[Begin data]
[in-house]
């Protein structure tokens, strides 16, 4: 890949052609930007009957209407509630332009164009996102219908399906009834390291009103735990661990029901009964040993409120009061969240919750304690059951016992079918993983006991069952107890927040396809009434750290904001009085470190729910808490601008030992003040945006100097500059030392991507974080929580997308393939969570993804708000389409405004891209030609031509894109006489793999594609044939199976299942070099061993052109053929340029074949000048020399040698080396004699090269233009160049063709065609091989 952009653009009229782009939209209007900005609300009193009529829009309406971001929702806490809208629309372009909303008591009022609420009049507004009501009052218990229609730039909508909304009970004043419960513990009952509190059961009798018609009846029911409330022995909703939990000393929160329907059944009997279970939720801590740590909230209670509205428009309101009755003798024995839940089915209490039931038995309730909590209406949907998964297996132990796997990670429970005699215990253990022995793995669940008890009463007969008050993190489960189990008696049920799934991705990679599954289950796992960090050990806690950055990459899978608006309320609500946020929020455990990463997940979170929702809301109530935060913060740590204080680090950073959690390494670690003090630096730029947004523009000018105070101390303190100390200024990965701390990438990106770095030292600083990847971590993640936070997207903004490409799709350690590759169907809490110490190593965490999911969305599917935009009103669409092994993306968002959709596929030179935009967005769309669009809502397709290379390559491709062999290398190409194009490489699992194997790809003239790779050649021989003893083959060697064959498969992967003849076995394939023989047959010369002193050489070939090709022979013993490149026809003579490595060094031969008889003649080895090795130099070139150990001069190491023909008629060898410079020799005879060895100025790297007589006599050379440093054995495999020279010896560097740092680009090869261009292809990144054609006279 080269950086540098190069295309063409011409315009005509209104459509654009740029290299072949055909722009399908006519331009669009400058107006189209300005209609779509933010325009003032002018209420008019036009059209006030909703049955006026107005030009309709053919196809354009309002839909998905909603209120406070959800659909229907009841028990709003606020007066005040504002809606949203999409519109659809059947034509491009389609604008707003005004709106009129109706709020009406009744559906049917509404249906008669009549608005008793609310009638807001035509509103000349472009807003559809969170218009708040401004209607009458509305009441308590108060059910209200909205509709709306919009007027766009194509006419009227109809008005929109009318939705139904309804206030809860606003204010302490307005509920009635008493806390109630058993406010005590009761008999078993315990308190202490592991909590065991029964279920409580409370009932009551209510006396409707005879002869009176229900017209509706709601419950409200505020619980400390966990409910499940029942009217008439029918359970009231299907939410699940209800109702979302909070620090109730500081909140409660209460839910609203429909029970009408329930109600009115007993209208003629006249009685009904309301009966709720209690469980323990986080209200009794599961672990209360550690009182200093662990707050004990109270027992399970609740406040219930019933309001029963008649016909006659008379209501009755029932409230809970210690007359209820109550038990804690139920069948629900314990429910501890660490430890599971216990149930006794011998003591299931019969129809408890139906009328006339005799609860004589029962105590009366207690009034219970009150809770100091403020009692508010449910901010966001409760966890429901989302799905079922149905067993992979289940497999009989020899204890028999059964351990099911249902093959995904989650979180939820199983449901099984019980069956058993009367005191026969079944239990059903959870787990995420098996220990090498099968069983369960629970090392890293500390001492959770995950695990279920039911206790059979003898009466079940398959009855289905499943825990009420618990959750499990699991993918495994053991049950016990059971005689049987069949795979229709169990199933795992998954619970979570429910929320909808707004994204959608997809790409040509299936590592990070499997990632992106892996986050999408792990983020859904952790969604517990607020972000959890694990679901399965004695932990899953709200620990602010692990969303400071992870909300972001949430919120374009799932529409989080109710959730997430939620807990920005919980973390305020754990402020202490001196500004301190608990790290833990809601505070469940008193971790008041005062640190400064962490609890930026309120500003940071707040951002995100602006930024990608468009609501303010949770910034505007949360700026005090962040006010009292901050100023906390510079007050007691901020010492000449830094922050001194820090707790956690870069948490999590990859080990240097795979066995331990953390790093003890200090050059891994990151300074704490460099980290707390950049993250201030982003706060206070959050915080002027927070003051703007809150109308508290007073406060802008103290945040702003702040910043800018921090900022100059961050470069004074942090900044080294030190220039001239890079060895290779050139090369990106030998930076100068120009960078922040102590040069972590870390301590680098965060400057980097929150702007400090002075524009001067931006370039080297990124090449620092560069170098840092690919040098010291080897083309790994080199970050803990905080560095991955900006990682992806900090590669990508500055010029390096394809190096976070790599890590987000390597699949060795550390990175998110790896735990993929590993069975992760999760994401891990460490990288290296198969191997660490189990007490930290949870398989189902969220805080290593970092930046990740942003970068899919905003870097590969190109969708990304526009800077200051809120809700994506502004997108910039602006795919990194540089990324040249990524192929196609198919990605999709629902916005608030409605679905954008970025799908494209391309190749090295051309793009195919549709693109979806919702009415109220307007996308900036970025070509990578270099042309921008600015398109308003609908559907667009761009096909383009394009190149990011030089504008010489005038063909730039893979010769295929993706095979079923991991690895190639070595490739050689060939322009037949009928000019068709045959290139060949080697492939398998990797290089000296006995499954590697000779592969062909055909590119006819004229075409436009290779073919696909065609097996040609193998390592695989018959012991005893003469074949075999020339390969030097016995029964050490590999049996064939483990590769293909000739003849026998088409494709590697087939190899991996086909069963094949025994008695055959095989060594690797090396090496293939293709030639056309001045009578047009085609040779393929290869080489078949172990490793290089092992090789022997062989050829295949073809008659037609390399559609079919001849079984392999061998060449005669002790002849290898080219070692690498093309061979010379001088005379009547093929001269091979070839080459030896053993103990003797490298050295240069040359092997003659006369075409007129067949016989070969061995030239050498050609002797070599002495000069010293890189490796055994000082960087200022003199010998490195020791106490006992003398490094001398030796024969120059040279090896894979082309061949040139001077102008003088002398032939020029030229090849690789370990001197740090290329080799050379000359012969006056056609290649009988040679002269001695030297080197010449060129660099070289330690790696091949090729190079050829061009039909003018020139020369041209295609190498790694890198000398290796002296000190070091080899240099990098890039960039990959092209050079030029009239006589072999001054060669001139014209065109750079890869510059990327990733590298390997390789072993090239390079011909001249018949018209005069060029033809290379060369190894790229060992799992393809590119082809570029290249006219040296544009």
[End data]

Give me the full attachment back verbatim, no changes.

[in-house]
């Protein structure tokens, strides 16, 4: 890949052609930007009957209407509630332009164009996102219908399906009834390291009103735990661990029901009964040993409120009061969240919750304690059951016992079918993983006991069952107890927040396809009434750290904001009085470190729910808490601008030992003040945006100097500059030392991507974080929580997308393939969570993804708000389409405004891209030609031509894109006489793999594609044939199976299942070099061993052109053929340029074949000048020399040698080396004699090269233009160049063709065609091989 952009653009009229782009939209209007900005609300009193009529829009309406971001929702806490809208629309372009909303008591009022609420009049507004009501009052218990229609730039909508909304009970004043419960513990009952509190059961009798018609009846029911409330022995909703939990000393929160329907059944009997279970939720801590740590909230209670509205428009309101009755003798024995839940089915209490039931038995309730909590209406949907998964297996132990796997990670429970005699215990253990022995793995669940008890009463007969008050993190489960189990008696049920799934991705990679599954289950796992960090050990806690950055990459899978608006309320609500946020929020455990990463997940979170929702809301109530935060913060740590204080680090950073959690390494670690003090630096730029947004523009000018105070101390303190100390200024990965701390990438990106770095030292600083990847971590993640936070997207903004490409799709350690590759169907809490110490190593965490999911969305599917935009009103669409092994993306968002959709596929030179935009967005769309669009809502397709290379390559491709062999290398190409194009490489699992194997790809003239790779050649021989003893083959060697064959498969992967003849076995394939023989047959010369002193050489070939090709022979013993490149026809003579490595060094031969008889003649080895090795130099070139150990001069190491023909008629060898410079020799005879060895100025790297007589006599050379440093054995495999020279010896560097740092680009090869261009292809990144054609006279 080269950086540098190069295309063409011409315009005509209104459509654009740029290299072949055909722009399908006519331009669009400058107006189209300005209609779509933010325009003032002018209420008019036009059209006030909703049955006026107005030009309709053919196809354009309002839909998905909603209120406070959800659909229907009841028990709003606020007066005040504002809606949203999409519109659809059947034509491009389609604008707003005004709106009129109706709020009406009744559906049917509404249906008669009549608005008793609310009638807001035509509103000349472009807003559809969170218009708040401004209607009458509305009441308590108060059910209200909205509709709306919009007027766009194509006419009227109809008005929109009318939705139904309804206030809860606003204010302490307005509920009635008493806390109630058993406010005590009761008999078993315990308190202490592991909590065991029964279920409580409370009932009551209510006396409707005879002869009176229900017209509706709601419950409200505020619980400390966990409910499940029942009217008439029918359970009231299907939410699940209800109702979302909070620090109730500081909140409660209460839910609203429909029970009408329930109600009115007993209208003629006249009685009904309301009966709720209690469980323990986080209200009794599961672990209360550690009182200093662990707050004990109270027992399970609740406040219930019933309001029963008649016909006659008379209501009755029932409230809970210690007359209820109550038990804690139920069948629900314990429910501890660490430890599971216990149930006794011998003591299931019969129809408890139906009328006339005799609860004589029962105590009366207690009034219970009150809770100091403020009692508010449910901010966001409760966890429901989302799905079922149905067993992979289940497999009989020899204890028999059964351990099911249902093959995904989650979180939820199983449901099984019980069956058993009367005191026969079944239990059903959870787990995420098996220990090498099968069983369960629970090392890293500390001492959770995950695990279920039911206790059979003898009466079940398959009855289905499943825990009420618990959750499990699991993918495994053991049950016990059971005689049987069949795979229709169990199933795992998954619970979570429910929320909808707004994204959608997809790409040509299936590592990070499997990632992106892996986050999408792990983020859904952790969604517990607020972000959890694990679901399965004695932990899953709200620990602010692990969303400071992870909300972001949430919120374009799932529409989080109710959730997430939620807990920005919980973390305020754990402020202490001196500004301190608990790290833990809601505070469940008193971790008041005062640190400064962490609890930026309120500003940071707040951002995100602006930024990608468009609501303010949770910034505007949360700026005090962040006010009292901050100023906390510079007050007691901020010492000449830094922050001194820090707790956690870069948490999590990859080990240097795979066995331990953390790093003890200090050059891994990151300074704490460099980290707390950049993250201030982003706060206070959050915080002027927070003051703007809150109308508290007073406060802008103290945040702003702040910043800018921090900022100059961050470069004074942090900044080294030190220039001239890079060895290779050139090369990106030998930076100068120009960078922040102590040069972590870390301590680098965060400057980097929150702007400090002075524009001067931006370039080297990124090449620092560069170098840092690919040098010291080897083309790994080199970050803990905080560095991955900006990682992806900090590669990508500055010029390096394809190096976070790599890590987000390597699949060795550390990175998110790896735990993929590993069975992760999760994401891990460490990288290296198969191997660490189990007490930290949870398989189902969220805080290593970092930046990740942003970068899919905003870097590969190109969708990304526009800077200051809120809700994506502004997108910039602006795919990194540089990324040249990524192929196609198919990605999709629902916005608030409605679905954008970025799908494209391309190749090295051309793009195919549709693109979806919702009415109220307007996308900036970025070509990578270099042309921008600015398109308003609908559907667009761009096909383009394009190149990011030089504008010489005038063909730039893979010769295929993706095979079923991991690895190639070595490739050689060939322009037949009928000019068709045959290139060949080697492939398998990797290089000296006995499954590697000779592969062909055909590119006819004229075409436009290779073919696909065609097996040609193998390592695989018959012991005893003469074949075999020339390969030097016995029964050490590999049996064939483990590769293909000739003849026998088409494709590697087939190899991996086909069963094949025994008695055959095989060594690797090396090496293939293709030639056309001045009578047009085609040779393929290869080489078949172990490793290089092992090789022997062989050829295949073809008659037609390399559609079919001849079984392999061998060449005669002790002849290898080219070692690498093309061979010379001088005379009547093929001269091979070839080459030896053993103990003797490298050295240069040359092997003659006369075409007129067949016989070969061995030239050498050609002797070599002495000069010293890189490796055994000082960087200022003199010998490195020791106490006992003398490094001398030796024969120059040279090896894979082309061949040139001077102008003088002398032939020029030229090849690789370990001197740090290329080799050379000359012969006056056609290649009988040679002269001695030297080197010449060129660099070289330690790696091949090729190079050829061009039909003018020139020369041209295609190498790694890198000398290796002296000190070091080899240099990098890039960039990959092209050079030029009239006589072999001054060669001139014209065109750079890869510059990327990733590298390997390789072993090239390079011909001249018949018209005069060029033809290379060369190894790229060992799992393809590119082809570029290249006219040296544009």